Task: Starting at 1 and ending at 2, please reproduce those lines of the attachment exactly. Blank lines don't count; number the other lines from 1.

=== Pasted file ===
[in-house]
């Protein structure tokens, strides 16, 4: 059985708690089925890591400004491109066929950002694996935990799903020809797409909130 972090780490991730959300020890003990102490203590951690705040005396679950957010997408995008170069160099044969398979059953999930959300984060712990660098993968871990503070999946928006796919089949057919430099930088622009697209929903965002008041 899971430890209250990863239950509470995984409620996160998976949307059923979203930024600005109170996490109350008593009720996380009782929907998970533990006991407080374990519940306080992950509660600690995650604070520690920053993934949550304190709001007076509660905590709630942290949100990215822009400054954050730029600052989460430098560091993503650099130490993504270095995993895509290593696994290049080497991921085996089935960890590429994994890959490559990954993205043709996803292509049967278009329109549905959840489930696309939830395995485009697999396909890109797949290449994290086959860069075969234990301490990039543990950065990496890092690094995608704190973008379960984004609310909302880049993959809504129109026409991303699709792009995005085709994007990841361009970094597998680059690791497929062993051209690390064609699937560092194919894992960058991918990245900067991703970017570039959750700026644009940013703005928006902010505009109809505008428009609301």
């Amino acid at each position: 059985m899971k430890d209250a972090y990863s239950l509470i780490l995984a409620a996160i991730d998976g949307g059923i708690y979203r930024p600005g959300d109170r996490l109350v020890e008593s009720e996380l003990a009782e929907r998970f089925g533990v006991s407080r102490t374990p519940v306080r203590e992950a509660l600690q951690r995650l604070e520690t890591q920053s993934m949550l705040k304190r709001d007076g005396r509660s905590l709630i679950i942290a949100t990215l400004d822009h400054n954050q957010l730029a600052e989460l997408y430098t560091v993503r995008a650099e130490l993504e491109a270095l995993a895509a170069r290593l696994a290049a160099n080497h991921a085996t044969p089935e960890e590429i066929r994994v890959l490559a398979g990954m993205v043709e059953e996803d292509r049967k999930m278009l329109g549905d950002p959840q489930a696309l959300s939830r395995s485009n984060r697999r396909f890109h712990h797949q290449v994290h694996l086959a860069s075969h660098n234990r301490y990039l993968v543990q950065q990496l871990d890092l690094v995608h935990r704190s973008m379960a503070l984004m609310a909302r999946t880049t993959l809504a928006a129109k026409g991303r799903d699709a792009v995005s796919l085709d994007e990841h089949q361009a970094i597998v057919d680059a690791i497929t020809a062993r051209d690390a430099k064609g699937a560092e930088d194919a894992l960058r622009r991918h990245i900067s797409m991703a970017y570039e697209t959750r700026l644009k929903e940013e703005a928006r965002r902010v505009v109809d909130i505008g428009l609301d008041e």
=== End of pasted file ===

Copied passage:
[in-house]
């Protein structure tokens, strides 16, 4: 059985708690089925890591400004491109066929950002694996935990799903020809797409909130 972090780490991730959300020890003990102490203590951690705040005396679950957010997408995008170069160099044969398979059953999930959300984060712990660098993968871990503070999946928006796919089949057919430099930088622009697209929903965002008041 899971430890209250990863239950509470995984409620996160998976949307059923979203930024600005109170996490109350008593009720996380009782929907998970533990006991407080374990519940306080992950509660600690995650604070520690920053993934949550304190709001007076509660905590709630942290949100990215822009400054954050730029600052989460430098560091993503650099130490993504270095995993895509290593696994290049080497991921085996089935960890590429994994890959490559990954993205043709996803292509049967278009329109549905959840489930696309939830395995485009697999396909890109797949290449994290086959860069075969234990301490990039543990950065990496890092690094995608704190973008379960984004609310909302880049993959809504129109026409991303699709792009995005085709994007990841361009970094597998680059690791497929062993051209690390064609699937560092194919894992960058991918990245900067991703970017570039959750700026644009940013703005928006902010505009109809505008428009609301």